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Wizards are the masters of arcane magic. They cast spells of rolling fire, arcing lightning, or creeping shadow, and more. Their mightiest spells can change one substance into another or alter a creature's form, open pathways to other planes of existence, or even kill with a single word.
Creating a Wizard
When you create a character whose first class is wizard, you gain these benefits.
Ability Adjustment: +1 to your Intelligence or Constitution score. You use Intelligence to cast spells, and a high Constitution provides extra hit points.
Starting Hit Points: 6 + your Constitution modifier
Armor and Shield Proficiencies: None
Weapon Proficiencies: Daggers, slings, quarterstaffs, and light crossbows
You can make a wizard quickly by following these suggestions.
Suggested Background: Sage
Suggested Specialty: Arcane magic specialist
Suggested Equipment: Robes, quarterstaff, spellbook, adventurer's kit, 64 gp, and 8 sp
|Level||Magic Attack||Weapon Attack||Save DC Bonus||Class Features|
|1||+3||+2||+1||Wizardly Knowledge, Arcane Magic, Tradition of Wizardry|
WIZARD SPELLS PER DAY
A wizard gains the following class features.
Hit Dice: 1d6 per wizard level
Hit Points: 1d6 (or 4) + your Constitution modifier per wizard level gained
Level 1: Arcane Magic
Arcane magic permeates the cosmos. Wild and enigmatic, varied in form and function, it draws many students who seek to master its mysteries, and some who aspire to become like the gods, shaping reality itself. You have chosen the wizard's path to magical mastery, an approach requiring keen intellect and mental discipline to master the complex formulas used to apprehend arcane power and focus it into spells.
As a wizard's apprentice, you compile a spellbook, which contains the spells taught by your master, your notes on how to wield magic safely, and the mystical formulas you have discovered in libraries. Your spellbook contains all the arcane knowledge you need to prepare your spells.
Benefit: You can prepare spells from your spellbook each day. Once you cast those spells, they are gone until you prepare them again. You can cast a number of wizard spells per day based on your level, as noted in the Wizard Spells per Day table. Intelligence is your magic ability score.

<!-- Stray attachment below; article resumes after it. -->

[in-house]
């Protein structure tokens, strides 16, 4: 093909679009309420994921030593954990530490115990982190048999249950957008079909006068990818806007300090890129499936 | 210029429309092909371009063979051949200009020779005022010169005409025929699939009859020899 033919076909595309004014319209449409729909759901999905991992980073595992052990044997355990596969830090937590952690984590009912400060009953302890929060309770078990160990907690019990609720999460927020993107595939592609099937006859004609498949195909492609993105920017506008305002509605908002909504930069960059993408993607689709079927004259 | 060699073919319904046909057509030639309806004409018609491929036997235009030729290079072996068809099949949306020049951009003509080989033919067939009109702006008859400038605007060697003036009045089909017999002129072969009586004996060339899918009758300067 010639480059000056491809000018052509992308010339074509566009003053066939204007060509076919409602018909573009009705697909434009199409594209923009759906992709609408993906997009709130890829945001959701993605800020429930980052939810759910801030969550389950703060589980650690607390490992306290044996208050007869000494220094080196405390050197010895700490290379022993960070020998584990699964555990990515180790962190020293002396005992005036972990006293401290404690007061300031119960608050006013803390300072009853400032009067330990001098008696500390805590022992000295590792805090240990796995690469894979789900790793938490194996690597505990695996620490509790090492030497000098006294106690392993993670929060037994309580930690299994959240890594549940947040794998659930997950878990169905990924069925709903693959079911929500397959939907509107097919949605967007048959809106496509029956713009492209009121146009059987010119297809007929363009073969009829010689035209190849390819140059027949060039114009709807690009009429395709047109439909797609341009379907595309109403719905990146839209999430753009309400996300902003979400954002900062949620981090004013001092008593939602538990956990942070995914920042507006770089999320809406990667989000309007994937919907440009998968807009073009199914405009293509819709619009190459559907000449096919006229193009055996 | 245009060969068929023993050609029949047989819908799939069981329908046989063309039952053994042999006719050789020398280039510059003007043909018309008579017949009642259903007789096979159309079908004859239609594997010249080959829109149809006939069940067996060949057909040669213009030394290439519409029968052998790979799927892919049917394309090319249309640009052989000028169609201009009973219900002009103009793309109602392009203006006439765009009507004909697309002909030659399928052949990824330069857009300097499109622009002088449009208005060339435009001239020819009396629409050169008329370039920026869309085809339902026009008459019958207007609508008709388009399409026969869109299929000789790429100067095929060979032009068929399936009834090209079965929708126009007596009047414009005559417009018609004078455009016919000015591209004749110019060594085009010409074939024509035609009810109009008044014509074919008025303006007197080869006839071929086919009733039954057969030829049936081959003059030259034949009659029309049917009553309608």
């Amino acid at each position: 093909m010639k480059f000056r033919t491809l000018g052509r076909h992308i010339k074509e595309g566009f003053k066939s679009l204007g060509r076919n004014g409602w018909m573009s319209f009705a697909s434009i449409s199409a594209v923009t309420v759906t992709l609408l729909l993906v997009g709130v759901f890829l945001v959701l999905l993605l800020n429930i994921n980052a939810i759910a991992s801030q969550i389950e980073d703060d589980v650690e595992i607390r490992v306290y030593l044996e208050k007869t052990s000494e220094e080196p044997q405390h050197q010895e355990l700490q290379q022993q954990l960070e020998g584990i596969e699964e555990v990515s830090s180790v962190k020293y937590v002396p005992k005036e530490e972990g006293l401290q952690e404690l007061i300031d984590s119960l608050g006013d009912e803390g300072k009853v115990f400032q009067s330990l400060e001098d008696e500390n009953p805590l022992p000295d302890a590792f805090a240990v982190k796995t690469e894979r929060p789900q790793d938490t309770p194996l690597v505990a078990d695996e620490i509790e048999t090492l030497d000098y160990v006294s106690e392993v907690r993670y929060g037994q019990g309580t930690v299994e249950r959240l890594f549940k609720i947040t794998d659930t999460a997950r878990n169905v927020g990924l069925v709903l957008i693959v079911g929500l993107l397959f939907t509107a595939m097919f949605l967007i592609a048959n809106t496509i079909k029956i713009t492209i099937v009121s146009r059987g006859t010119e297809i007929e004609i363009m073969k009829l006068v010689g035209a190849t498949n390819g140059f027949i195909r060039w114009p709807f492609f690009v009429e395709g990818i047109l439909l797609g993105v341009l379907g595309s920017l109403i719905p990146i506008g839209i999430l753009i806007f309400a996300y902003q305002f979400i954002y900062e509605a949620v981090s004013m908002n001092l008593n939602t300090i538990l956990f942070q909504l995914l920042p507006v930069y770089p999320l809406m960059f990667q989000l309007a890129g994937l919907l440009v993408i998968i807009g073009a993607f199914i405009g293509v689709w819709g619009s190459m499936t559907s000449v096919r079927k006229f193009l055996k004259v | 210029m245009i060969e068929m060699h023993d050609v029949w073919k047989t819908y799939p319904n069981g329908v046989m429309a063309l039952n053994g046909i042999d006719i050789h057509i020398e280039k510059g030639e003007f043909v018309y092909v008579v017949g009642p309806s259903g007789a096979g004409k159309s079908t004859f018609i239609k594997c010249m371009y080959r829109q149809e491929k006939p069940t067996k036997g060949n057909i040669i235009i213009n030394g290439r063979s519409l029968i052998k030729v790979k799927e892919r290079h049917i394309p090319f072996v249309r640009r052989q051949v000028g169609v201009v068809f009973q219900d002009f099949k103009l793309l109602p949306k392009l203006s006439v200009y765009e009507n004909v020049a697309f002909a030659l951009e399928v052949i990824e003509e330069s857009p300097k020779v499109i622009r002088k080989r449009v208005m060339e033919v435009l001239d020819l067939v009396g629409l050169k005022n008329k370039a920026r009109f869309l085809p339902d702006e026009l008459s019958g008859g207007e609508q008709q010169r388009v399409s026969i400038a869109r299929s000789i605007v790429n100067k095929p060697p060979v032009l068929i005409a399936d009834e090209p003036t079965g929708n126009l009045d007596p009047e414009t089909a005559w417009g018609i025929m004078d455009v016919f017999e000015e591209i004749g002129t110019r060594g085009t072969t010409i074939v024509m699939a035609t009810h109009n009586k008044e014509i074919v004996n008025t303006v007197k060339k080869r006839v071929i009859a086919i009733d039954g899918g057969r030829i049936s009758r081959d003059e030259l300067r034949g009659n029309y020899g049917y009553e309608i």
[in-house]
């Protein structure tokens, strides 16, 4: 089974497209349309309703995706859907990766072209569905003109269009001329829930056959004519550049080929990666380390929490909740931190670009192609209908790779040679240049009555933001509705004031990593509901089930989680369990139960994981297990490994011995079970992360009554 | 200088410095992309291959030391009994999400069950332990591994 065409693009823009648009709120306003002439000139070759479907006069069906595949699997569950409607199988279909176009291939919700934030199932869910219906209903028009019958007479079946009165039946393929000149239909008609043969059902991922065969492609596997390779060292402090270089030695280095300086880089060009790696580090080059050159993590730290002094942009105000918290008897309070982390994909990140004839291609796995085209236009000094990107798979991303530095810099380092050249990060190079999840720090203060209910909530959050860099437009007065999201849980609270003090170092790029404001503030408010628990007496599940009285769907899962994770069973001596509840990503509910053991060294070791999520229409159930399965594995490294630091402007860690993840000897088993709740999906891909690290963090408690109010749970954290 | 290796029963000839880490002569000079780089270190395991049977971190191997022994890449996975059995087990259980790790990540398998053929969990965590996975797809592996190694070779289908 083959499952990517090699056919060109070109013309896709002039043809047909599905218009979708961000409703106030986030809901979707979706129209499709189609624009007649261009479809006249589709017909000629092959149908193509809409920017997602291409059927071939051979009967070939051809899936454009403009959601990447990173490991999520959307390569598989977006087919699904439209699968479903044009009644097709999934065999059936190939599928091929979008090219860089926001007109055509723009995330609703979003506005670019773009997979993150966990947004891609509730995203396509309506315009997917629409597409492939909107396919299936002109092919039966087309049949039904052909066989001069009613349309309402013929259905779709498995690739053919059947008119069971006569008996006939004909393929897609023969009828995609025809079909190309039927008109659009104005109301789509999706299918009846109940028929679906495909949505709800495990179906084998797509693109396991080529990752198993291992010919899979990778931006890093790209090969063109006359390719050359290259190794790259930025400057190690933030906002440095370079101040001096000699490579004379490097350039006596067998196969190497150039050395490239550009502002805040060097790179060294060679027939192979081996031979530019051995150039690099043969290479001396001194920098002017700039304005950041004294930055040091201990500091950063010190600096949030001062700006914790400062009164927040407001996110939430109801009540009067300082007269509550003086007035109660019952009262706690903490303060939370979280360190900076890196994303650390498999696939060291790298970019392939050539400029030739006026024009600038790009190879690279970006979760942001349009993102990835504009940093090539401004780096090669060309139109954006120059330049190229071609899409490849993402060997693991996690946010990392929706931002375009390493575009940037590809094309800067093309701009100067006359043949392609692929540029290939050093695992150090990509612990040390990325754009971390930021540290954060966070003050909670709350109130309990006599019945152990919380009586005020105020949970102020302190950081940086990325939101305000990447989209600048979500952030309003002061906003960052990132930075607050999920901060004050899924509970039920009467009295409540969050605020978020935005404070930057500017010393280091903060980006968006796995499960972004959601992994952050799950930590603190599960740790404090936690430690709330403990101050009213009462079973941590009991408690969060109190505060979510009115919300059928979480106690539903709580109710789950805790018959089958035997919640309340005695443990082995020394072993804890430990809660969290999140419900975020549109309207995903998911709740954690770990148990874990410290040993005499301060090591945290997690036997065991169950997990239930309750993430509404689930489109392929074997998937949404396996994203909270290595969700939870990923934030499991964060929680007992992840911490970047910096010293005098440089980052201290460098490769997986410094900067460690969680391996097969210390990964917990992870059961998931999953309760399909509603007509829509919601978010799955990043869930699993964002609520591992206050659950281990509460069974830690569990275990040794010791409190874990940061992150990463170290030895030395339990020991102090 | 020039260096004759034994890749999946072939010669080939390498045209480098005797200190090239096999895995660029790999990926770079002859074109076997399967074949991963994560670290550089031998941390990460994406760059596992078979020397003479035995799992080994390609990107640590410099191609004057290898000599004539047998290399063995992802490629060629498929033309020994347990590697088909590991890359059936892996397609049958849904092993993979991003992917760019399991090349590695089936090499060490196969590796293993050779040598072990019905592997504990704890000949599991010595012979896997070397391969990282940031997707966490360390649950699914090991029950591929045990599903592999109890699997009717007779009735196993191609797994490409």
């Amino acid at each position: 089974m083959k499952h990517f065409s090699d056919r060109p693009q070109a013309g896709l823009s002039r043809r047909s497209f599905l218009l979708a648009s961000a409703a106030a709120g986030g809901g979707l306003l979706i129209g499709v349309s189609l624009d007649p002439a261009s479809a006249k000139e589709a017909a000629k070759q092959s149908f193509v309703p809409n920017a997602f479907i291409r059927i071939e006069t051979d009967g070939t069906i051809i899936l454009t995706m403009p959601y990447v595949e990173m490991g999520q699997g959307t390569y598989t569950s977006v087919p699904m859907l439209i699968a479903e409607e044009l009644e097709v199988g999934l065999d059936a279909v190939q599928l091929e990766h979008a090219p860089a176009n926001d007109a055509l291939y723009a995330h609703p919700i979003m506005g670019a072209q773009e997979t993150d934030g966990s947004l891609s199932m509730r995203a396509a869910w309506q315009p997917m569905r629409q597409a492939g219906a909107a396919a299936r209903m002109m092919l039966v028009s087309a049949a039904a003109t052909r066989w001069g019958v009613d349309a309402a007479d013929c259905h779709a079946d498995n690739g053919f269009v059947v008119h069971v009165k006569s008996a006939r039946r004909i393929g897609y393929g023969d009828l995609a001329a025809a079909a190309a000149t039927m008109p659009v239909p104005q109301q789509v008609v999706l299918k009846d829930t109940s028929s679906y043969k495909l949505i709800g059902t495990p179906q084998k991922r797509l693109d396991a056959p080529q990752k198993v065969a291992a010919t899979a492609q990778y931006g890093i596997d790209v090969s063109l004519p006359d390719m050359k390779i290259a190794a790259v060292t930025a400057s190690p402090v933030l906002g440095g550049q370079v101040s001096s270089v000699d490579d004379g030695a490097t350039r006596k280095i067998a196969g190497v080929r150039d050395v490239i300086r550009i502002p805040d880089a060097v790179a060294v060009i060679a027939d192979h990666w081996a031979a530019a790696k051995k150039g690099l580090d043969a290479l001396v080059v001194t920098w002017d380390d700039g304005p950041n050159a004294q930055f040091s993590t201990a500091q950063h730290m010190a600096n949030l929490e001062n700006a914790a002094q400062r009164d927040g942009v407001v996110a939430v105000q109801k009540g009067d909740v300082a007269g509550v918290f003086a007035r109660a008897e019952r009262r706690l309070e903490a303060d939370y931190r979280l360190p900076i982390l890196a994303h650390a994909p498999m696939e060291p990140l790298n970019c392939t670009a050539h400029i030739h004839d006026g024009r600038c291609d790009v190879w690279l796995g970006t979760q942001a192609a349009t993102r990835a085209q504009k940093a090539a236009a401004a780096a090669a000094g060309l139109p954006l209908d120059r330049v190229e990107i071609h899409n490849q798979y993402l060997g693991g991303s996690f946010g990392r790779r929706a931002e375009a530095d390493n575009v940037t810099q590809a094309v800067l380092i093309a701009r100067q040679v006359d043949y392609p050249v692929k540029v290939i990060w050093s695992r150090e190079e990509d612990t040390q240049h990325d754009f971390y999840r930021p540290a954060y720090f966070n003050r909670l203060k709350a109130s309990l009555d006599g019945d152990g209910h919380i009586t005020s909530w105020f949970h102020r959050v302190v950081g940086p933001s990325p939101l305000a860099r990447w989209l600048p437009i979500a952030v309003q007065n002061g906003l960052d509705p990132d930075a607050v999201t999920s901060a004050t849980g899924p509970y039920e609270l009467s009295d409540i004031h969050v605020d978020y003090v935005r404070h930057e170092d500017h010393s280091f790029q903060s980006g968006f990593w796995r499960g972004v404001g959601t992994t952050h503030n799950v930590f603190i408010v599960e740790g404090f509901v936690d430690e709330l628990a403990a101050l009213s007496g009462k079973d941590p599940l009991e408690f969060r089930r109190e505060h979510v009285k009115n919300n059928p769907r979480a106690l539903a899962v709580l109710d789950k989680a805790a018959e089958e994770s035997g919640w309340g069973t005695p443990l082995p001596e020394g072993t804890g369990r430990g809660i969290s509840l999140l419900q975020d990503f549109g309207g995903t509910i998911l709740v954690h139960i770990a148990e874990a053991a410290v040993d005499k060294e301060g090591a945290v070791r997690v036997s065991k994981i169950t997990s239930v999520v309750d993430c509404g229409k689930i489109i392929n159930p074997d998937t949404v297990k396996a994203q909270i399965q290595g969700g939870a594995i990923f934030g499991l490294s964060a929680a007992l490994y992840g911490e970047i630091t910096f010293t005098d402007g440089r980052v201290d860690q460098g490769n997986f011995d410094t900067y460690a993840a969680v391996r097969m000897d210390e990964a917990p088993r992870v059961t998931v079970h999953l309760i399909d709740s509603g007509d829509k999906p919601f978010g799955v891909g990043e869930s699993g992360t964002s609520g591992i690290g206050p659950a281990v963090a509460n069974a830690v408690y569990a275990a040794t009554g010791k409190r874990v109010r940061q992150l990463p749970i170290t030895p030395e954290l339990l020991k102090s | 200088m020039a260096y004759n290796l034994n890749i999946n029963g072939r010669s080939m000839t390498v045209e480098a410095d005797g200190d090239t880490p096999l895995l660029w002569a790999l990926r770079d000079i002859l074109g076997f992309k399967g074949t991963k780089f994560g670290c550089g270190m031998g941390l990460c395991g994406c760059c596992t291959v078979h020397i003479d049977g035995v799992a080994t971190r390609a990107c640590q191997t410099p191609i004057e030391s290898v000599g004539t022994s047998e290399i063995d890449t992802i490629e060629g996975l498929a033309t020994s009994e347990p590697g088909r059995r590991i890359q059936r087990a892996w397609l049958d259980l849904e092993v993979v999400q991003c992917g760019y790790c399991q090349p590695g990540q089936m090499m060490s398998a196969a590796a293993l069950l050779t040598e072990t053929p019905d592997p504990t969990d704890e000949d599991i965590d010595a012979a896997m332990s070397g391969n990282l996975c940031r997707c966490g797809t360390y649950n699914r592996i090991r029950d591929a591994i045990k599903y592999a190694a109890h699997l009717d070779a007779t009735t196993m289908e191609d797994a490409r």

Spellbook: You have a spellbook containing the spells that you know. The book starts with three 1st-level spells and four 0-level spells of your choice from the wizard's spell list.
Each time you gain a wizard level, you can add a number of spells to your spellbook equal to your Intelligence modifier (minimum 1). You choose the spells from the wizard's spell list, and each one must be of a level that you can cast, as noted in the Wizard Spells per Day table. On your adventures, you might find other spells that you can add to your spellbook (see "Your Spellbook" below).
Spell Preparation: You must prepare your spells before casting them. After a long rest, you regain all your spell slots, and you can prepare spells from your spellbook. You can prepare a spell of your choice for each spell slot you have, provided you have a slot free that is of the spell's level or higher. You can prepare the same spell in multiple slots.
Preparing spells requires you to study your spellbook and memorize the incantations and gestures you must make to cast the spell, taking at least one minute per spell level for each spell you prepare. If your spellbook is unavailable when you prepare spells, you can prepare only the spells that you prepared the day before.
Casting in Armor: Casting most wizard spells requires precise movements that are impossible while constrained by armor, so you cannot cast a wizard spell while wearing armor, unless the spell specifies that it does not require any somatic components.
Casting a Spell: When you cast a spell, you can cast any of your prepared spells. After you cast the spell, it vanishes from your mind, along with its slot.
Rituals: You can cast any spell in your spellbook as a ritual, provided that the spell has a ritual version.
Magic Attacks: When you make a magic attack using a wizard spell, you use your Intelligence modifier for the attack roll, and add a bonus to that roll based on the Magic Attack column in the Wizard table.
Saving Throw DCs: When a wizard spell that you cast or a wizard feature that you use calls for a saving throw, the save DC equals 10 + your Intelligence modifier + your save DC bonus (as noted on the Wizard table).
Level 1: Tradition of Wizardry
Each wizard practices magic as part of a tradition of wizardry. The tradition you were taught as an aspiring wizard colors your magical career.
Benefit: Choose a tradition of wizardry. Several options are provided here: the battle magic, illusion, and academic traditions.
Your choice of tradition grants you various special abilities, typically including at-will spells and a signature spell.
At-Will Spells: At-will spells are so simple for you to cast that you do not need to expend energy to use them, so you can cast them over and over. You prepare an at-will spell like a normal spell, but when you cast it, the spell is not expended.
Signature Spells: When you cast a signature spell that you have prepared, you can retain some of its power. If you do so, you regain the ability to cast the spell in 10 minutes and regain it again every 10 minutes after casting the spell until the end of your next long rest. If you have more than one signature spell prepared, you can retain the power of only one of them each day.